Niyo: Tigers can't afford stars' silence

John Niyo
The Detroit News
Tigers' Miguel Cabrera, left, talks with Ian Kinsler and Justin Upton, headed to the clubhouse, after the 6-2 loss.

Detroit — There’s really no cutting costs, at this point.

Not with the Tigers payroll pushing $200 million, and not with so much of it feeling like a bad debt on too many nights.

So while this might have been worth something Tuesday — Anibal Sanchez pitching six strong innings, and striking out the side in the last two — it still wasn’t enough.

The Twins chased him in the seventh, while the Tigers, the only team on the field in the playoff chase, went quietly — too quietly, despite those late roars — into the night, along with the crowd of 32,030 at Comerica Park.

Sanchez, written off as a lost cause after his struggles the last season-and-a-half, tried to write a different ending Tuesday, showing better life with his fastball and more emotion than we’ve seen in months.

“I put everything together today,” said Sanchez, who was able to laugh, at least, when teammate Victor Martinez jokingly asked him after the game where he’d been all season.

But Sanchez, who finished with a season-high 10 strikeouts, put the first two runners on in the seventh, then left to an ovation before both runs scored — and three more after that, courtesy of Bruce Rondon — and the Tigers couldn’t muster anything, really, in his defense.

So the ending was the same — that’s the 10th consecutive loss for the Tigers in a Sanchez start — and the result still leaves the Tigers in a bit of a quandary.

Lobbying for a buy week

Buy or sell? It’s too early for general manager Al Avila to decide that, with 11 games left before the trade deadline. But to a man, everyone in the Tigers clubhouse insists it can’t be the latter, with the team sitting in second place in the AL Central and three games out of a wild-card spot.

“Based on recent history, I think the Tigers organization has shown that if they’re in the hunt, they’re buyers,” said Ausmus, whose decisions to extend Sanchez to 100 pitches, and then turn to Rondon when he faltered in the seventh, both proved costly even with the home team getting one-hit through eight innings by Tommy Milone.

Tigers waste vintage outing by Sanchez, fall to Twins

“But there’s been no decision right now,” Ausmus added. “I think the next 10 days probably are important when it comes to that.”

Equally important, though, is getting their money’s worth from the top of that top-heavy payroll.

Justin Verlander, who’ll take the mound to try to win another series today, has been money for most of this season at the top of the rotation. Yet Sanchez, with his $16.8 million salary this season, still might be a sunk cost, though Tuesday’s effort offers some hope and affords some flexibility, with Ausmus & Co. trying to plug holes in the rotation. Jordan Zimmermann (neck strain) is a week or two away yet, and a decision on Daniel Norris (oblique), who only threw 67 pitches in his rehab start Monday, is up in the air. Norris could make his return Sunday in Chicago, taking Sanchez’s spot in the rotation. But Sanchez said Tuesday night he expects to get another start, and he probably will.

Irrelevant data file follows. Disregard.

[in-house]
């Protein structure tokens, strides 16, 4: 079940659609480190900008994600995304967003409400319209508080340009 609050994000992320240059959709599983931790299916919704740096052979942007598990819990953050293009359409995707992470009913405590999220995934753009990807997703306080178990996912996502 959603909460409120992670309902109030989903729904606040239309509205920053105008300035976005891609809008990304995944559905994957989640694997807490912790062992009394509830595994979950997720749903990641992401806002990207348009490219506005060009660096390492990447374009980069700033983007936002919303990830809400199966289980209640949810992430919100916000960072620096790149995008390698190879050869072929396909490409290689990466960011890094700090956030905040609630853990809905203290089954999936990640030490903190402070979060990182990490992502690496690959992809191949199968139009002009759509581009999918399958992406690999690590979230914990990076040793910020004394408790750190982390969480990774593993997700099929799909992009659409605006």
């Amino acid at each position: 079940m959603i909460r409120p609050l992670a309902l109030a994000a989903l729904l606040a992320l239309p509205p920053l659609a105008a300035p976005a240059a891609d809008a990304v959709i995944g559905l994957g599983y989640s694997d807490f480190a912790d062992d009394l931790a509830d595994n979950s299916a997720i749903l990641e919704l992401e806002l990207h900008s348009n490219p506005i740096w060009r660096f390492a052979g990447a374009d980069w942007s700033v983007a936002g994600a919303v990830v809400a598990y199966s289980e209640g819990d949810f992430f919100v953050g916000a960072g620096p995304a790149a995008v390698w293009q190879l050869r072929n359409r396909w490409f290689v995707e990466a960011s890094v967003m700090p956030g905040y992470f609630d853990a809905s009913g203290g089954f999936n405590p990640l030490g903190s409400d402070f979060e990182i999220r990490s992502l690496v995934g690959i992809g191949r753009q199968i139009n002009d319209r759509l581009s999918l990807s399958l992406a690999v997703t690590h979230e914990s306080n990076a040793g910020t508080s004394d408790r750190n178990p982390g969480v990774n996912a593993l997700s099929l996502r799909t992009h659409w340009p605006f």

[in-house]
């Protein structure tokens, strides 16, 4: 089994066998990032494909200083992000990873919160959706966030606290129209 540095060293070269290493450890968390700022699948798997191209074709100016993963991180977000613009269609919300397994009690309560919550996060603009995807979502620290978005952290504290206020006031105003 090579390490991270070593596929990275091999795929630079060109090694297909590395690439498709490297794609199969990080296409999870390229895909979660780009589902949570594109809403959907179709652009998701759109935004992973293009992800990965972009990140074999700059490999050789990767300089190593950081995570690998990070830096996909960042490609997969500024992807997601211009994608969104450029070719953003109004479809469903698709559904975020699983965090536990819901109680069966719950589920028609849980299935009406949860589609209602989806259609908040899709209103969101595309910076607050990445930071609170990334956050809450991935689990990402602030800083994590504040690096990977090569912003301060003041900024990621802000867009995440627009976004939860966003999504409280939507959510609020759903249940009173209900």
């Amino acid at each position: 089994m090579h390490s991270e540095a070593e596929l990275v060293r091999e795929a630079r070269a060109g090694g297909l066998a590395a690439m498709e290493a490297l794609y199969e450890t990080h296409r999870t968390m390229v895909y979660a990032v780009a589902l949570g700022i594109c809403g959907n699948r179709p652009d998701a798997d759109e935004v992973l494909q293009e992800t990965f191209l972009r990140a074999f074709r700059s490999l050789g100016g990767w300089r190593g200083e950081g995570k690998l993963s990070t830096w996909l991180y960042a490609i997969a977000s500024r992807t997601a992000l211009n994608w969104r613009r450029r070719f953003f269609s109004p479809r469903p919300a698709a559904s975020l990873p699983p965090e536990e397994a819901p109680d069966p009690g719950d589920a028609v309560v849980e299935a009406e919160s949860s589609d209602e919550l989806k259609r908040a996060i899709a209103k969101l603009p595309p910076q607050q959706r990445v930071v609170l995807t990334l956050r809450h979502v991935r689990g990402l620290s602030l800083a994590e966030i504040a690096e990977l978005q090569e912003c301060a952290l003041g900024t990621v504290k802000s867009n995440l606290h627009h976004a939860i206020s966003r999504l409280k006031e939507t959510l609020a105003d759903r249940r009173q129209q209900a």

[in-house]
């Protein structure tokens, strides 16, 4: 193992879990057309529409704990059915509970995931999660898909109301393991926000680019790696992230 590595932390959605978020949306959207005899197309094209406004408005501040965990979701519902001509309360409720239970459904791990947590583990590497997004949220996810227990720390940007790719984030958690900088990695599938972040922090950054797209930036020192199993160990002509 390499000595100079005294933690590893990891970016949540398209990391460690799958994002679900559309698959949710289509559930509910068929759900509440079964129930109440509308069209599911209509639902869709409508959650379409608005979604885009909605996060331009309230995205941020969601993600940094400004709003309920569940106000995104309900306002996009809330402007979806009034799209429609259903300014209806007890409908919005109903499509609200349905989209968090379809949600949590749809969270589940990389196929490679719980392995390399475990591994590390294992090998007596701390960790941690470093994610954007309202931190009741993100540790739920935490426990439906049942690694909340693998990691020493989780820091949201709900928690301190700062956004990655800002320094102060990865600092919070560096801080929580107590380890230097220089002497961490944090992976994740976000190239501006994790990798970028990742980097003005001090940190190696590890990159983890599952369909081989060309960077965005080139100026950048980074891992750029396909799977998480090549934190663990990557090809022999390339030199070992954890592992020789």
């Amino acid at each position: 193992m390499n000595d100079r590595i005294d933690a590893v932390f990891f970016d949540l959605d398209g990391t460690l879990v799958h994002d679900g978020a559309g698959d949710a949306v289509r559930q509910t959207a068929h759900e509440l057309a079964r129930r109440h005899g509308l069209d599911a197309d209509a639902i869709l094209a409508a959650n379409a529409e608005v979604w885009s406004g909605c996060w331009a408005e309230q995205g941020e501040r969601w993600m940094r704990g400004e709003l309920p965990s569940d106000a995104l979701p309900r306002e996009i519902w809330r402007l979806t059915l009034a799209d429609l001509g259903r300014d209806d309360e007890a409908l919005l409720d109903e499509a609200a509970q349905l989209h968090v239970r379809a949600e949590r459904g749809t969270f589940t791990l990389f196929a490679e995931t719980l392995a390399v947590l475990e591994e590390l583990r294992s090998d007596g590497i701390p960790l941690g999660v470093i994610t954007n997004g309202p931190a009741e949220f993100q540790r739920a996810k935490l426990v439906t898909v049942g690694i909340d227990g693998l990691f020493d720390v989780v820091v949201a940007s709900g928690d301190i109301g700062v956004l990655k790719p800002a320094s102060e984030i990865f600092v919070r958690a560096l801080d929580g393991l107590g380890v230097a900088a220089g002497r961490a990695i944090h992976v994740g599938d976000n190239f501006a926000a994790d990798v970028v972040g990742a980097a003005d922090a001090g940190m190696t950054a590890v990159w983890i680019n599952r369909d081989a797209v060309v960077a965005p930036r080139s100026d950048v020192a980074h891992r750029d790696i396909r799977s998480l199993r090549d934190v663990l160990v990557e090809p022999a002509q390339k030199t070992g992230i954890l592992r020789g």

No cover-up

Ideally, whomever does get the nod will get some more help than Sanchez did Tuesday.

Cameron Maybin lost a ball in the sun, then a grounder took a brutal hop to eat up Ian Kinsler as the Twins took a 1-0 lead in the third. An inning later, fill-in utility man Mike Aviles just waved as a hard-hit ball by Miguel Sano sailed over his head.

But for a second straight night, the bigger issue was at the plate, as the heart of the Tigers’ lineup continues to beat all too quietly.

“It’s too bad that we couldn’t get anything done for him,” said Martinez, who along with Miguel Cabrera is a combined 19-for-104 (.183) in July, a swoon made all the more glaring by the injury absence of J.D. Martinez.

“A lot of times when a couple bats are struggling, a bat like J.D. can cover for ’em,” Ausmus said Tuesday.

But there’s no covering up what’s been missing since Martinez’s two-homer, six-RBI game at Tampa on July 1. Those two big bats — $46 million worth of lumber in 2016 — have managed just three extra-base hits while driving in eight runs as the Tigers played .500 ball the last 14 games.

The eighth RBI came in a late rally in the ninth Tuesday, as Milone ran out of gas trying for his second career complete game and his first career shutout. Three consecutive singles — one each by Cabrera and Martinez — and a sacrifice fly provided some suspense. A sharp single by Justin Upton, the home-run hero of Monday night’s 1-0 win who might finally be hitting his groove, and a fortunate infield chopper by Aviles — added some more.

But in the end, it wasn’t enough, as new Twins closer Brandon Kintzler escaped the bases-loaded jam.

And though the Tigers had their share of hard hit balls in this one — Upton, for one, was screaming into his helmet after a 418-foot flyout to the deepest part of the park in the seventh — Martinez tried to put it all in perspective.

“I think we were close, but it doesn’t matter,” he said. “Good swing, bad swing, I don’t care about that. I want results. That’s all that matters.”

And as Upton was saying Tuesday, talking about his frustrating first season in Detroit, full of fits and starts, good swings and bad, big salary and all, much like this team, “It has been a funny year, man.”

But just like the postgame laughter of Tuesday’s starting pitcher, tagged with another loss this team really can't afford, it’s ironic, at best.